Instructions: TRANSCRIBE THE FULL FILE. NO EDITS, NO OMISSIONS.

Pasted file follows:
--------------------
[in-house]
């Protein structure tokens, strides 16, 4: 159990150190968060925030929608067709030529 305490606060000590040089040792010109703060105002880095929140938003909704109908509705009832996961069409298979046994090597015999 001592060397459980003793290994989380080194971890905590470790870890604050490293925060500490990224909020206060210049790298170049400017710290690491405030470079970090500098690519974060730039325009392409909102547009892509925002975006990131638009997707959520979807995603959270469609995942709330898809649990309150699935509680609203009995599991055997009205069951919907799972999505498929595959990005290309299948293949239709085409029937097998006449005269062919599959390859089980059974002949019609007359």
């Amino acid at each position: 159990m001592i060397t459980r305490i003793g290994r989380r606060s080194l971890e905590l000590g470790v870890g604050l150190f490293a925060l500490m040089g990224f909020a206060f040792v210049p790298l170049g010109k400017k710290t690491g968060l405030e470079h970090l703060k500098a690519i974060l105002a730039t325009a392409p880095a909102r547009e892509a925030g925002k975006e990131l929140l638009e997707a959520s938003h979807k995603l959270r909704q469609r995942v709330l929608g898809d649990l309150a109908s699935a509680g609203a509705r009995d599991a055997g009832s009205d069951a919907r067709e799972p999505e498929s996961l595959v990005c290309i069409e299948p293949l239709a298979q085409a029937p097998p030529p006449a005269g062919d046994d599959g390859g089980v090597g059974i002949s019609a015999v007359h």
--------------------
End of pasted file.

[in-house]
């Protein structure tokens, strides 16, 4: 159990150190968060925030929608067709030529 305490606060000590040089040792010109703060105002880095929140938003909704109908509705009832996961069409298979046994090597015999 001592060397459980003793290994989380080194971890905590470790870890604050490293925060500490990224909020206060210049790298170049400017710290690491405030470079970090500098690519974060730039325009392409909102547009892509925002975006990131638009997707959520979807995603959270469609995942709330898809649990309150699935509680609203009995599991055997009205069951919907799972999505498929595959990005290309299948293949239709085409029937097998006449005269062919599959390859089980059974002949019609007359």
């Amino acid at each position: 159990m001592i060397t459980r305490i003793g290994r989380r606060s080194l971890e905590l000590g470790v870890g604050l150190f490293a925060l500490m040089g990224f909020a206060f040792v210049p790298l170049g010109k400017k710290t690491g968060l405030e470079h970090l703060k500098a690519i974060l105002a730039t325009a392409p880095a909102r547009e892509a925030g925002k975006e990131l929140l638009e997707a959520s938003h979807k995603l959270r909704q469609r995942v709330l929608g898809d649990l309150a109908s699935a509680g609203a509705r009995d599991a055997g009832s009205d069951a919907r067709e799972p999505e498929s996961l595959v990005c290309i069409e299948p293949l239709a298979q085409a029937p097998p030529p006449a005269g062919d046994d599959g390859g089980v090597g059974i002949s019609a015999v007359h």